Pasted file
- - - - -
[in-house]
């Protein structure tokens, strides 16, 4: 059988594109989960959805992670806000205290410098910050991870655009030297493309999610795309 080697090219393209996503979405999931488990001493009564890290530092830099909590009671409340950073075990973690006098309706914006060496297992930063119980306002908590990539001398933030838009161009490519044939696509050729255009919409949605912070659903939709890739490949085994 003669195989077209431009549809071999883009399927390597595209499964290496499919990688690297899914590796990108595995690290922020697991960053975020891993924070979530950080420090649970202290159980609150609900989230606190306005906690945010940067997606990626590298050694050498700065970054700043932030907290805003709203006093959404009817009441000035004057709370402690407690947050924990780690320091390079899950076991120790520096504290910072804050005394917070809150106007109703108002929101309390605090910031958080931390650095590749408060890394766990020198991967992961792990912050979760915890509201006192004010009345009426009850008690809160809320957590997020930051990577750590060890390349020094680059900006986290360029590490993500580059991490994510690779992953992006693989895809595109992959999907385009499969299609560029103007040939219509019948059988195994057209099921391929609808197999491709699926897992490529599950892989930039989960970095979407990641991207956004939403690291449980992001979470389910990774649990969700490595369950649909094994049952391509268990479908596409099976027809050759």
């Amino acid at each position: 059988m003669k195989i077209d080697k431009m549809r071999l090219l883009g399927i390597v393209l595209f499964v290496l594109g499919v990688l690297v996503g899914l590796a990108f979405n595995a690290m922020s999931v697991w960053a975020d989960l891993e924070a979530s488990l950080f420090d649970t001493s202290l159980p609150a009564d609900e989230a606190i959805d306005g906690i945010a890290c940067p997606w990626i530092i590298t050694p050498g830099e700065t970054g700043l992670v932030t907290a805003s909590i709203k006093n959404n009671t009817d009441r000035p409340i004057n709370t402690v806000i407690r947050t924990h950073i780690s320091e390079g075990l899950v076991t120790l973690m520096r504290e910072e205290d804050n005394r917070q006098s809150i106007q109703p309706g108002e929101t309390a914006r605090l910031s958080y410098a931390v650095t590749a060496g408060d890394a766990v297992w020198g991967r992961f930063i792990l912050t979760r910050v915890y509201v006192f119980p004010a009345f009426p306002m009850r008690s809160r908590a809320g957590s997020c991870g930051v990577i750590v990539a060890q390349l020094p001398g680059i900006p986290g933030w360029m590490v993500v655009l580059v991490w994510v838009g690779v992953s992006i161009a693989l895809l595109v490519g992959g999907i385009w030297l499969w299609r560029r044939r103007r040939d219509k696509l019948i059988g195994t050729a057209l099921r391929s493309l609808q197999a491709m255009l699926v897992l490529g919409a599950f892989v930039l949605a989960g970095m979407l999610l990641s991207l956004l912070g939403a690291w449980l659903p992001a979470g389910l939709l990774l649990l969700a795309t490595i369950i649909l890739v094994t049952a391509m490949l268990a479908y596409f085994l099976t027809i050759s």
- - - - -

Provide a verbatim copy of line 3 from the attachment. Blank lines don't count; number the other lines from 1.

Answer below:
């Amino acid at each position: 059988m003669k195989i077209d080697k431009m549809r071999l090219l883009g399927i390597v393209l595209f499964v290496l594109g499919v990688l690297v996503g899914l590796a990108f979405n595995a690290m922020s999931v697991w960053a975020d989960l891993e924070a979530s488990l950080f420090d649970t001493s202290l159980p609150a009564d609900e989230a606190i959805d306005g906690i945010a890290c940067p997606w990626i530092i590298t050694p050498g830099e700065t970054g700043l992670v932030t907290a805003s909590i709203k006093n959404n009671t009817d009441r000035p409340i004057n709370t402690v806000i407690r947050t924990h950073i780690s320091e390079g075990l899950v076991t120790l973690m520096r504290e910072e205290d804050n005394r917070q006098s809150i106007q109703p309706g108002e929101t309390a914006r605090l910031s958080y410098a931390v650095t590749a060496g408060d890394a766990v297992w020198g991967r992961f930063i792990l912050t979760r910050v915890y509201v006192f119980p004010a009345f009426p306002m009850r008690s809160r908590a809320g957590s997020c991870g930051v990577i750590v990539a060890q390349l020094p001398g680059i900006p986290g933030w360029m590490v993500v655009l580059v991490w994510v838009g690779v992953s992006i161009a693989l895809l595109v490519g992959g999907i385009w030297l499969w299609r560029r044939r103007r040939d219509k696509l019948i059988g195994t050729a057209l099921r391929s493309l609808q197999a491709m255009l699926v897992l490529g919409a599950f892989v930039l949605a989960g970095m979407l999610l990641s991207l956004l912070g939403a690291w449980l659903p992001a979470g389910l939709l990774l649990l969700a795309t490595i369950i649909l890739v094994t049952a391509m490949l268990a479908y596409f085994l099976t027809i050759s």